February 22, 2014, 9:00am – 4:30pm
Taconic Hills Central School, Craryville, NY
WHO WILL FOLLOW IN OUR FARMERS’ FOOTSTEPS?
Succession planning is the topic of the upcoming FarmingOurFuture Conference. ”Succession” refers to farmers handing the reins to the next generation, or to the next farmers, and stories about succession from the Hudson Valley and the Tri-State region will be highlighted in the keynote speech by Don R. Rogers. Rogers, an expert in the field of helping farmers move their operations into the future, began his career with Cornell Cooperative Extension before joining Farm Credit East, the number one financial services cooperative for the Northeast agricultural industry. He’s worked with more than 2,000 farm operators and owners on everything from family farms, to labor management, to funding.
Conference speakers will share practical strategies and some intriguing new concepts for ensuring that farms will continue to thrive in our region for many years to come. Workshops scheduled throughout the day will cover topics related to succession planning, bee-keeping (because bees are the best at succession planning), the restaurant-community link to locally produced food, farmer-training programs, and vital skills training for new farmers.
Morning refreshments, lunch, and snacks are provided with a $20 registration fee.
November 3, 2013, 4:00pm – 7:00pm
Chaseholm Farm, 115 Chase Rd Pine Plains NY 12567
The Hudson Valley Young Farmers Coalition and Chaseholm Farm welcomed participants for an afternoon of letter writing action and end of season gathering.
This event was a chance to learn more about the new Food Safety and Modernization Act (FSMA) and to submit comments about these rules to the FDA. It was a crucial and limited time in which the FDA accepted feedback before passing a final draft of the food safety rules which could then go into effect. These rules cover all aspects of produce farm operation – from testing of water and soil amendments, to training regimens to value-added activities. The rules have the potential to significantly impact operation cost and management strategies on all farms.
There were both detailed info about the FDA rules as well as people on hand who were able to answer questions and talk about how the rules might affect a farm. There were letter writing materials ready and all letters were collected and mailed the following week. Great food and beer were served (thanks to generous support from Farm Credit East!) and a warm kitchen and/or warm dairy barn in which we gathered and shared news from the summer, and our hopes and organizing possibilities for the upcoming winter.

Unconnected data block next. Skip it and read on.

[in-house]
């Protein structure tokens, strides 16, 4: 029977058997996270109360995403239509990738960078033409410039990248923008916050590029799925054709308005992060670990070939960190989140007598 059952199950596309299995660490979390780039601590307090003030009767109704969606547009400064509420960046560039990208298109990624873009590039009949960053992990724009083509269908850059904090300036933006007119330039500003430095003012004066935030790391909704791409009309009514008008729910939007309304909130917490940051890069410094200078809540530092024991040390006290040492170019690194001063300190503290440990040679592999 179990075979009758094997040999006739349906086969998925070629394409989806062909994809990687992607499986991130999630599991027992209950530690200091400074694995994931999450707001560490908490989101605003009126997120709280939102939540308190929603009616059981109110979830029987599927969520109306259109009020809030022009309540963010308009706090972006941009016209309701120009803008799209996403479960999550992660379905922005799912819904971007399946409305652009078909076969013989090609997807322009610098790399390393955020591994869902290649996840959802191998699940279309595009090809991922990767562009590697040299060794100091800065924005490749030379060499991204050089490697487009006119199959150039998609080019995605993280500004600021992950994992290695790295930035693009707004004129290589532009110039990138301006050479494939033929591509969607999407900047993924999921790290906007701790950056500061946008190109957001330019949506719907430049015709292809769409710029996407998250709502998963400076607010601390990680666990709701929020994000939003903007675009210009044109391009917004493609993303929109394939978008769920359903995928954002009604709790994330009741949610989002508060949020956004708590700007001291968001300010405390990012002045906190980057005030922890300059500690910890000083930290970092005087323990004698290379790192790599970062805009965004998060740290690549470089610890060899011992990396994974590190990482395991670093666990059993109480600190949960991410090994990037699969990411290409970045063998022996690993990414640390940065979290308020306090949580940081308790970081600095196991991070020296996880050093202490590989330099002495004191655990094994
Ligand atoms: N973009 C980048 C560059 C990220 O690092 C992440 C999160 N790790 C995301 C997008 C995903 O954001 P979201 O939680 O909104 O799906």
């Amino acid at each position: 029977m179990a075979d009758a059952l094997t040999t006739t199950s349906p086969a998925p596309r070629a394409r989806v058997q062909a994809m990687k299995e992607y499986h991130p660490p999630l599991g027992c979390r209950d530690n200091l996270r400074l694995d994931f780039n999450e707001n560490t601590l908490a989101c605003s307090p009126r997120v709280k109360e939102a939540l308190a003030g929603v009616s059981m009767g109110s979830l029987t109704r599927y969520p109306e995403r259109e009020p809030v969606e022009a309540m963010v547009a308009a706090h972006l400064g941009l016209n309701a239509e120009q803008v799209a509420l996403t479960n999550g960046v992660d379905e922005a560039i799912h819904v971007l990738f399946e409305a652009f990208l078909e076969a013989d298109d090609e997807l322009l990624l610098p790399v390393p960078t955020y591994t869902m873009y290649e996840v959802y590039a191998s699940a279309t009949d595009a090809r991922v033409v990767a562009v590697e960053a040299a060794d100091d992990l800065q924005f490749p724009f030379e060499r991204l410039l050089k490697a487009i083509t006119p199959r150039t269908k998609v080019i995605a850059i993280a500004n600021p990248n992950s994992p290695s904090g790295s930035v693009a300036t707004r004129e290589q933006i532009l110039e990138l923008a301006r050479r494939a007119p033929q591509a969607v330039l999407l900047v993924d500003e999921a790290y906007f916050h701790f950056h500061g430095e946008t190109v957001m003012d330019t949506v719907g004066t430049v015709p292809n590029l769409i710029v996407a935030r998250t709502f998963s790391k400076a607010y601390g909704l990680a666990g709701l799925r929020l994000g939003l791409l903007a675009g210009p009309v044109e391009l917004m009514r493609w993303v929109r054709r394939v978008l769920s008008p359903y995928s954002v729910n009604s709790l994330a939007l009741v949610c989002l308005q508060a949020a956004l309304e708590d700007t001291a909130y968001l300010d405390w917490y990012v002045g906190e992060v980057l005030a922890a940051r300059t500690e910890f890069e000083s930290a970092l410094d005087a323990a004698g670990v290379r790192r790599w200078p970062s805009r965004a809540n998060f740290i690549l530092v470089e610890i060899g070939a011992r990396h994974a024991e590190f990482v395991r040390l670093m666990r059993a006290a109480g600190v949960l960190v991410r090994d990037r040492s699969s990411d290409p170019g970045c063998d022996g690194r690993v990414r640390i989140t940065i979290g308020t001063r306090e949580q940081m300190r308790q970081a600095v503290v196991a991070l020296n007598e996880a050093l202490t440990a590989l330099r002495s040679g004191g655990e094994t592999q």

During this process the FDA was only accepting personalized commentary on specific rules – no form letters or online petitions you can click to sign. Comments and concerns had to be submitted by November 15th.
You can find out more here and here.
November 20, 2013, 8:30am – 5:00pm
Hilton Albany, 40 Lodge Street, Albany, NY
Harvesting Opportunities in New York was a conference for people who care about New York agriculture and want to work together to grow local food economies, protect farmland from development and support the next generation of farmers. Conference participants included: farmers, public officials from all levels of government, land trusts, local foods and public health leaders, local food advocates, institutional food-service managers, agricultural organizations and concerned citizens.
The morning program featured keynote speaker Andrew McElwaine, President of American Farmland Trust, followed by 12 concurrent workshops, including CLC’s Marissa Cody who presented as part of the New Models of Farmland Affordability workshop. Workshop topics included:
• Real World Success in Connecting Local Food & Public Health
• Emerging Models of Farmland Affordability
• Planning for Locally Produced Beer, Wine & Spirits
• Engaging the Public in Saving Farmland
• Bringing Locally Grown Food to the College Campus
• Growing Opportunities for Farmland Conservation Funding
• Land Access Strategies for the Next Generation of Farmers
Download Full Conference Brochure
Here is the latest update from Cornell’s Small Farms Program. CONTINUE READING
This fall, the Columbia Land Conservancy (CLC) is introducing an innovative new program called the “Conserve a Local Farm” (CALF) Program. Drawing its relevance from Columbia County’s rich agricultural heritage, the program aims to protect working farmland in the region through the establishment of conservation agreements that restrict development on farmland and ensure future economic and cultural benefits for both farmers and landowners.
The Columbia Land Conservancy (CLC) is working with the Dutchess Land Conservancy (DLC) to expand its Farmer Landowner Match program into Dutchess County. The program, which previously focused solely on Columbia County, facilitates lease agreements between landowners seeking to have their land farmed and farmers seeking land.
High real estate costs make it difficult for farmers to purchase farmland and farm leasing is one strategy to help increase access to farmland. Leasing enables farmers to start and expand their operations with significantly less capital and risk.
Thanks to CLC’s Farmer Landowner Match Program I have been able to add significantly to my grazing acreage and thereby to continue to expand our cattle and sheep numbers. The two owners I work with are a great match for me because they were prepared to give long term leases and very much support having grazing animals on their land.
farmer Jerry Peele CONTINUE READING